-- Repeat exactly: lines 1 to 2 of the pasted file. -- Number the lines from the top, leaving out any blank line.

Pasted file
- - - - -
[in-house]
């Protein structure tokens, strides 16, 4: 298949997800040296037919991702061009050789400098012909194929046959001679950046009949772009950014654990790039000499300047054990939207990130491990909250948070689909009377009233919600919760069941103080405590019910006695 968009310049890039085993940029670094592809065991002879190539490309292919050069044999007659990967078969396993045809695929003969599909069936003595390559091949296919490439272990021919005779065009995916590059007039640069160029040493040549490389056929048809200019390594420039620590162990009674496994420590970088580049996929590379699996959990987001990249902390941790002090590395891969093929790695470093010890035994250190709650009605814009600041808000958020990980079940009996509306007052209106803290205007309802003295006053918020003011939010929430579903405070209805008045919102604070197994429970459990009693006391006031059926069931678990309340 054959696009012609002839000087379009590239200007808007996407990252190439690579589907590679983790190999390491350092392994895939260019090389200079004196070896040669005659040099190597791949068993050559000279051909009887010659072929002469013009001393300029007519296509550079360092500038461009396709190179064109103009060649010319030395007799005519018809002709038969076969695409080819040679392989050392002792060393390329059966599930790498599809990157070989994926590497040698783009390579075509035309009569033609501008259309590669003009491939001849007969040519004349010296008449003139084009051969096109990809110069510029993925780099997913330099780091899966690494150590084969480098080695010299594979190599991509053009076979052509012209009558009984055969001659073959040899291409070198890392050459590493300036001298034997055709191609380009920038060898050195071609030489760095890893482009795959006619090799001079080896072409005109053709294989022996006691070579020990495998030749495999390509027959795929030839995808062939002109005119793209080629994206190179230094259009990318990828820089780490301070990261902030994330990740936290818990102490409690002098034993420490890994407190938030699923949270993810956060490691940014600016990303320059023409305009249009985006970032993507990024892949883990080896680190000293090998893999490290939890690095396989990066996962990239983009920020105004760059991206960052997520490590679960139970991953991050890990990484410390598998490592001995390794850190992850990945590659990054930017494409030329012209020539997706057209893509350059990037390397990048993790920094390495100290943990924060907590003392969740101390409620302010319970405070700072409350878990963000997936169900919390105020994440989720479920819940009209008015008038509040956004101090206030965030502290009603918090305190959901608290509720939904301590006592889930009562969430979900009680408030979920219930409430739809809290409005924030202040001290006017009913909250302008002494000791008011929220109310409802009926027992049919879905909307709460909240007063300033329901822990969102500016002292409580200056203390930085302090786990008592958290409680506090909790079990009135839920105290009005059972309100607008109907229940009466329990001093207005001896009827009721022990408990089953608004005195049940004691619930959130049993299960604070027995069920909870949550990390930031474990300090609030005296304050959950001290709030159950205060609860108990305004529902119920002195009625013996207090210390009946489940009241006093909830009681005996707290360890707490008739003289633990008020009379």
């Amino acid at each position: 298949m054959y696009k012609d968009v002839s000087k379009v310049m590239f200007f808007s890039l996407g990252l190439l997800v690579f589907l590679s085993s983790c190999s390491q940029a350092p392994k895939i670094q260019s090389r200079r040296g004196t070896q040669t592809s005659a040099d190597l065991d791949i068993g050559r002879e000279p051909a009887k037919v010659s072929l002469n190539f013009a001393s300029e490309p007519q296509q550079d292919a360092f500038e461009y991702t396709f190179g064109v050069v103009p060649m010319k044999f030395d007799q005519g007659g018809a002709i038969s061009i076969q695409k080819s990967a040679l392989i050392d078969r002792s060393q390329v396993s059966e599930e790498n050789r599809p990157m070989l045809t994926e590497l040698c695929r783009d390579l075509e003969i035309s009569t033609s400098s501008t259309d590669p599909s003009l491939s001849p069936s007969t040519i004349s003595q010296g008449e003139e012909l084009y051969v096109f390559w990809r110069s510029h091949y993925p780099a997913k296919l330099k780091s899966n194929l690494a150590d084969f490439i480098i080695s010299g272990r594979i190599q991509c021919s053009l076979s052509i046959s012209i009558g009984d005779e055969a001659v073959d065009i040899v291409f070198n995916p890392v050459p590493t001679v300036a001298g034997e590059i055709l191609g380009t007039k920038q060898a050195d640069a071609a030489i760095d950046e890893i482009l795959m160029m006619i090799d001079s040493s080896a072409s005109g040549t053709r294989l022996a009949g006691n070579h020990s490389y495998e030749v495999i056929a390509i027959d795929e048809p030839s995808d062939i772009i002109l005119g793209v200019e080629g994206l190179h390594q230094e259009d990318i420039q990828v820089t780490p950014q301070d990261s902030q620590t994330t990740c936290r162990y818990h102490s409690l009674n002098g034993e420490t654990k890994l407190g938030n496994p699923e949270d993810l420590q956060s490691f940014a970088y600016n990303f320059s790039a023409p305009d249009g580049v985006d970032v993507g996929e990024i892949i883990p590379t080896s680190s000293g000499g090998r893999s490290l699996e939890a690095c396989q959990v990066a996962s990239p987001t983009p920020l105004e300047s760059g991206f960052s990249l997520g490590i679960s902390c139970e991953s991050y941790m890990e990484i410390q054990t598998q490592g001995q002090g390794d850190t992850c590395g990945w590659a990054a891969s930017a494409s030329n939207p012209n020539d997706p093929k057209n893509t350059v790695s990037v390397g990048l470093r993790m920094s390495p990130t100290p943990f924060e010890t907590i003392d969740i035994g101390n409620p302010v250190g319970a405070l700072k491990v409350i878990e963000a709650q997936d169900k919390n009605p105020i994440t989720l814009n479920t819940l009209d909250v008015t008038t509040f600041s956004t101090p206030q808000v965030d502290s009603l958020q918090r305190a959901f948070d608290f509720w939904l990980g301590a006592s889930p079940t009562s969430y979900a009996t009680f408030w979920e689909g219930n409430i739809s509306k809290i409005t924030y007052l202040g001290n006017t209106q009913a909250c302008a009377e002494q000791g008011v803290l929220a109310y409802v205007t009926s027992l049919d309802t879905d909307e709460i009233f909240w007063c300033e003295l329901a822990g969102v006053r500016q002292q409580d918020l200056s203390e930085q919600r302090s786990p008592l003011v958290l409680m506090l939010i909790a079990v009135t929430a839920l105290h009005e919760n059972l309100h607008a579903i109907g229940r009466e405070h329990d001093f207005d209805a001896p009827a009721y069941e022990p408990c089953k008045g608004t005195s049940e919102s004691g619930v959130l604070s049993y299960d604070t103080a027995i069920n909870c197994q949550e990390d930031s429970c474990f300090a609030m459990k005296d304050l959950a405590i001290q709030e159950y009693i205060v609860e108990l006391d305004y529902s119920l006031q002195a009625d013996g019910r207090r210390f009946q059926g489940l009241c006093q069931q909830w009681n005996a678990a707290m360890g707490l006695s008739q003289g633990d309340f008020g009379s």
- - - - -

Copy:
[in-house]
């Protein structure tokens, strides 16, 4: 298949997800040296037919991702061009050789400098012909194929046959001679950046009949772009950014654990790039000499300047054990939207990130491990909250948070689909009377009233919600919760069941103080405590019910006695 968009310049890039085993940029670094592809065991002879190539490309292919050069044999007659990967078969396993045809695929003969599909069936003595390559091949296919490439272990021919005779065009995916590059007039640069160029040493040549490389056929048809200019390594420039620590162990009674496994420590970088580049996929590379699996959990987001990249902390941790002090590395891969093929790695470093010890035994250190709650009605814009600041808000958020990980079940009996509306007052209106803290205007309802003295006053918020003011939010929430579903405070209805008045919102604070197994429970459990009693006391006031059926069931678990309340 054959696009012609002839000087379009590239200007808007996407990252190439690579589907590679983790190999390491350092392994895939260019090389200079004196070896040669005659040099190597791949068993050559000279051909009887010659072929002469013009001393300029007519296509550079360092500038461009396709190179064109103009060649010319030395007799005519018809002709038969076969695409080819040679392989050392002792060393390329059966599930790498599809990157070989994926590497040698783009390579075509035309009569033609501008259309590669003009491939001849007969040519004349010296008449003139084009051969096109990809110069510029993925780099997913330099780091899966690494150590084969480098080695010299594979190599991509053009076979052509012209009558009984055969001659073959040899291409070198890392050459590493300036001298034997055709191609380009920038060898050195071609030489760095890893482009795959006619090799001079080896072409005109053709294989022996006691070579020990495998030749495999390509027959795929030839995808062939002109005119793209080629994206190179230094259009990318990828820089780490301070990261902030994330990740936290818990102490409690002098034993420490890994407190938030699923949270993810956060490691940014600016990303320059023409305009249009985006970032993507990024892949883990080896680190000293090998893999490290939890690095396989990066996962990239983009920020105004760059991206960052997520490590679960139970991953991050890990990484410390598998490592001995390794850190992850990945590659990054930017494409030329012209020539997706057209893509350059990037390397990048993790920094390495100290943990924060907590003392969740101390409620302010319970405070700072409350878990963000997936169900919390105020994440989720479920819940009209008015008038509040956004101090206030965030502290009603918090305190959901608290509720939904301590006592889930009562969430979900009680408030979920219930409430739809809290409005924030202040001290006017009913909250302008002494000791008011929220109310409802009926027992049919879905909307709460909240007063300033329901822990969102500016002292409580200056203390930085302090786990008592958290409680506090909790079990009135839920105290009005059972309100607008109907229940009466329990001093207005001896009827009721022990408990089953608004005195049940004691619930959130049993299960604070027995069920909870949550990390930031474990300090609030005296304050959950001290709030159950205060609860108990305004529902119920002195009625013996207090210390009946489940009241006093909830009681005996707290360890707490008739003289633990008020009379």